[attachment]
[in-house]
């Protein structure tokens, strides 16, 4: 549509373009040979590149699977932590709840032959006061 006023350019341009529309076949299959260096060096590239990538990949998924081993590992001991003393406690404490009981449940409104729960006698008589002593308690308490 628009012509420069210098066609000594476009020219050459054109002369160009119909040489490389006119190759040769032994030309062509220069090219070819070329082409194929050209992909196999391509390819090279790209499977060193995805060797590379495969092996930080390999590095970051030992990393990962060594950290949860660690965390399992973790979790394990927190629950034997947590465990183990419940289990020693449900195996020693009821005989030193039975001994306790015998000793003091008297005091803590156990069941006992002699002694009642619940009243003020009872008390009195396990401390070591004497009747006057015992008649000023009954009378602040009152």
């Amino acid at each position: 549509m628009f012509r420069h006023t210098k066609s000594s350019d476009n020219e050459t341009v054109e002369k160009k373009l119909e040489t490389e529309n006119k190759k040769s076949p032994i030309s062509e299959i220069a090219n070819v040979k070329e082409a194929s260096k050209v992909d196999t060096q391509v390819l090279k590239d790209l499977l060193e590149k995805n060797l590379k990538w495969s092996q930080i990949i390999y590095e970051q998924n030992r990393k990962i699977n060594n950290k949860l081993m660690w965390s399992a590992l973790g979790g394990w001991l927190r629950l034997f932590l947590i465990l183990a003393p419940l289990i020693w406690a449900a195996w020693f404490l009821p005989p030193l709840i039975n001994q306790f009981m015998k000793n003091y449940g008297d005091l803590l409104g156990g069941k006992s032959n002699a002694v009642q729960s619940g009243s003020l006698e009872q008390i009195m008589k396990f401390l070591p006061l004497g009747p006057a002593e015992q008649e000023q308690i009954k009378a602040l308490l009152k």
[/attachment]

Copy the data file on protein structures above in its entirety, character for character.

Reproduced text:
[in-house]
């Protein structure tokens, strides 16, 4: 549509373009040979590149699977932590709840032959006061 006023350019341009529309076949299959260096060096590239990538990949998924081993590992001991003393406690404490009981449940409104729960006698008589002593308690308490 628009012509420069210098066609000594476009020219050459054109002369160009119909040489490389006119190759040769032994030309062509220069090219070819070329082409194929050209992909196999391509390819090279790209499977060193995805060797590379495969092996930080390999590095970051030992990393990962060594950290949860660690965390399992973790979790394990927190629950034997947590465990183990419940289990020693449900195996020693009821005989030193039975001994306790015998000793003091008297005091803590156990069941006992002699002694009642619940009243003020009872008390009195396990401390070591004497009747006057015992008649000023009954009378602040009152």
């Amino acid at each position: 549509m628009f012509r420069h006023t210098k066609s000594s350019d476009n020219e050459t341009v054109e002369k160009k373009l119909e040489t490389e529309n006119k190759k040769s076949p032994i030309s062509e299959i220069a090219n070819v040979k070329e082409a194929s260096k050209v992909d196999t060096q391509v390819l090279k590239d790209l499977l060193e590149k995805n060797l590379k990538w495969s092996q930080i990949i390999y590095e970051q998924n030992r990393k990962i699977n060594n950290k949860l081993m660690w965390s399992a590992l973790g979790g394990w001991l927190r629950l034997f932590l947590i465990l183990a003393p419940l289990i020693w406690a449900a195996w020693f404490l009821p005989p030193l709840i039975n001994q306790f009981m015998k000793n003091y449940g008297d005091l803590l409104g156990g069941k006992s032959n002699a002694v009642q729960s619940g009243s003020l006698e009872q008390i009195m008589k396990f401390l070591p006061l004497g009747p006057a002593e015992q008649e000023q308690i009954k009378a602040l308490l009152k």